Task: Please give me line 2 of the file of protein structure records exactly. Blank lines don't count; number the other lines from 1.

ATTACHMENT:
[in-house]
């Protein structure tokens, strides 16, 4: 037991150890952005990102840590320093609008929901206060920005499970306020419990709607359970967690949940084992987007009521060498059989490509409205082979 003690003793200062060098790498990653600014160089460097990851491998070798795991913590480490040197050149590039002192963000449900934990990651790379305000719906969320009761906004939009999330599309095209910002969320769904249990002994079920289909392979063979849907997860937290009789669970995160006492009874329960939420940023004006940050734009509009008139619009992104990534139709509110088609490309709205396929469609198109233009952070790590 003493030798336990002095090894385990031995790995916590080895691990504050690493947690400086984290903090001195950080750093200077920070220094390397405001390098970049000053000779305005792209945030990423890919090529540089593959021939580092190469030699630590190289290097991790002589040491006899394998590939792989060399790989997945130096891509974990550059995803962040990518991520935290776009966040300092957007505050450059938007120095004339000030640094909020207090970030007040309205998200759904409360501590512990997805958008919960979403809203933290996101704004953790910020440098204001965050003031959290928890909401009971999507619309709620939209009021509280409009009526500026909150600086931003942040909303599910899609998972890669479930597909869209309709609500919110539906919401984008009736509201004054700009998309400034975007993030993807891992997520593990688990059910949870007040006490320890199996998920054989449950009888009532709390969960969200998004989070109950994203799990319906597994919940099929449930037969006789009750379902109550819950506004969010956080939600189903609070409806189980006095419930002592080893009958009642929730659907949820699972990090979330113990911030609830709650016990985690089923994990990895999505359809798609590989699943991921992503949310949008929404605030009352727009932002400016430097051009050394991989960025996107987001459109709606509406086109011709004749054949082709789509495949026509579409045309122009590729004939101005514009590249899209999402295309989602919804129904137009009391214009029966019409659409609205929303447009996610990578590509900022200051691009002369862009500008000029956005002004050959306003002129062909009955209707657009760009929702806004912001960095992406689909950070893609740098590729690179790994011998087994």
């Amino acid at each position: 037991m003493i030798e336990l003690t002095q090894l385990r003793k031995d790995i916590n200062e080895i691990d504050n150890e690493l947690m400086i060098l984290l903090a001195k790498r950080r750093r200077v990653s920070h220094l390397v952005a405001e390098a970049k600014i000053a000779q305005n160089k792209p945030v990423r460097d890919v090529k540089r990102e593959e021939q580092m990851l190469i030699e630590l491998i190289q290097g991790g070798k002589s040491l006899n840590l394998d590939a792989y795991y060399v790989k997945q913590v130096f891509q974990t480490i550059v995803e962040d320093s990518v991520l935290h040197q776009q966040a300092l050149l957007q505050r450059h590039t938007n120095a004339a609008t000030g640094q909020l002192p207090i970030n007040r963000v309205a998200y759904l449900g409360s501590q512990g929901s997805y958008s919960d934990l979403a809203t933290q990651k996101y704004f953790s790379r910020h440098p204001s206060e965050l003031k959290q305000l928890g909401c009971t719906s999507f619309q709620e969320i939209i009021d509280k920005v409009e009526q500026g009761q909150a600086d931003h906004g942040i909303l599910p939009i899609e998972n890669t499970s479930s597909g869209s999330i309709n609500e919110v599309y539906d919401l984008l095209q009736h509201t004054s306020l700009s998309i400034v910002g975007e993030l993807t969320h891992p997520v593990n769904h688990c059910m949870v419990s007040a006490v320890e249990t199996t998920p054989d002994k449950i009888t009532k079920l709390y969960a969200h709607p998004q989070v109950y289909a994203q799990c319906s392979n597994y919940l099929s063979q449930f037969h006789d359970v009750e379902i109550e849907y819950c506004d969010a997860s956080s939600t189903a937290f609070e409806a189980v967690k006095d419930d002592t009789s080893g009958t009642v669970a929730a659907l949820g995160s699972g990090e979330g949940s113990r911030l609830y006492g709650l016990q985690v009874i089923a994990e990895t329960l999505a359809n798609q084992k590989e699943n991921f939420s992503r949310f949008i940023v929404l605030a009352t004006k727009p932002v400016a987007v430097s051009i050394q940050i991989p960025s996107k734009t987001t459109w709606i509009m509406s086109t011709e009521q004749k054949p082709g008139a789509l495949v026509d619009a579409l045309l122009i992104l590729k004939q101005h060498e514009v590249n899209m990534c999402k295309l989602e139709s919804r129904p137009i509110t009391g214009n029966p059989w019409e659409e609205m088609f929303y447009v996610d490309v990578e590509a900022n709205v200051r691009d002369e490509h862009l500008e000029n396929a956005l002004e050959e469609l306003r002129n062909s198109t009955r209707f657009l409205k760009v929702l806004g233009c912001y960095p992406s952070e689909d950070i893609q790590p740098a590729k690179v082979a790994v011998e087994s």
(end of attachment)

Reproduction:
């Protein structure tokens, strides 16, 4: 037991150890952005990102840590320093609008929901206060920005499970306020419990709607359970967690949940084992987007009521060498059989490509409205082979 003690003793200062060098790498990653600014160089460097990851491998070798795991913590480490040197050149590039002192963000449900934990990651790379305000719906969320009761906004939009999330599309095209910002969320769904249990002994079920289909392979063979849907997860937290009789669970995160006492009874329960939420940023004006940050734009509009008139619009992104990534139709509110088609490309709205396929469609198109233009952070790590 003493030798336990002095090894385990031995790995916590080895691990504050690493947690400086984290903090001195950080750093200077920070220094390397405001390098970049000053000779305005792209945030990423890919090529540089593959021939580092190469030699630590190289290097991790002589040491006899394998590939792989060399790989997945130096891509974990550059995803962040990518991520935290776009966040300092957007505050450059938007120095004339000030640094909020207090970030007040309205998200759904409360501590512990997805958008919960979403809203933290996101704004953790910020440098204001965050003031959290928890909401009971999507619309709620939209009021509280409009009526500026909150600086931003942040909303599910899609998972890669479930597909869209309709609500919110539906919401984008009736509201004054700009998309400034975007993030993807891992997520593990688990059910949870007040006490320890199996998920054989449950009888009532709390969960969200998004989070109950994203799990319906597994919940099929449930037969006789009750379902109550819950506004969010956080939600189903609070409806189980006095419930002592080893009958009642929730659907949820699972990090979330113990911030609830709650016990985690089923994990990895999505359809798609590989699943991921992503949310949008929404605030009352727009932002400016430097051009050394991989960025996107987001459109709606509406086109011709004749054949082709789509495949026509579409045309122009590729004939101005514009590249899209999402295309989602919804129904137009009391214009029966019409659409609205929303447009996610990578590509900022200051691009002369862009500008000029956005002004050959306003002129062909009955209707657009760009929702806004912001960095992406689909950070893609740098590729690179790994011998087994």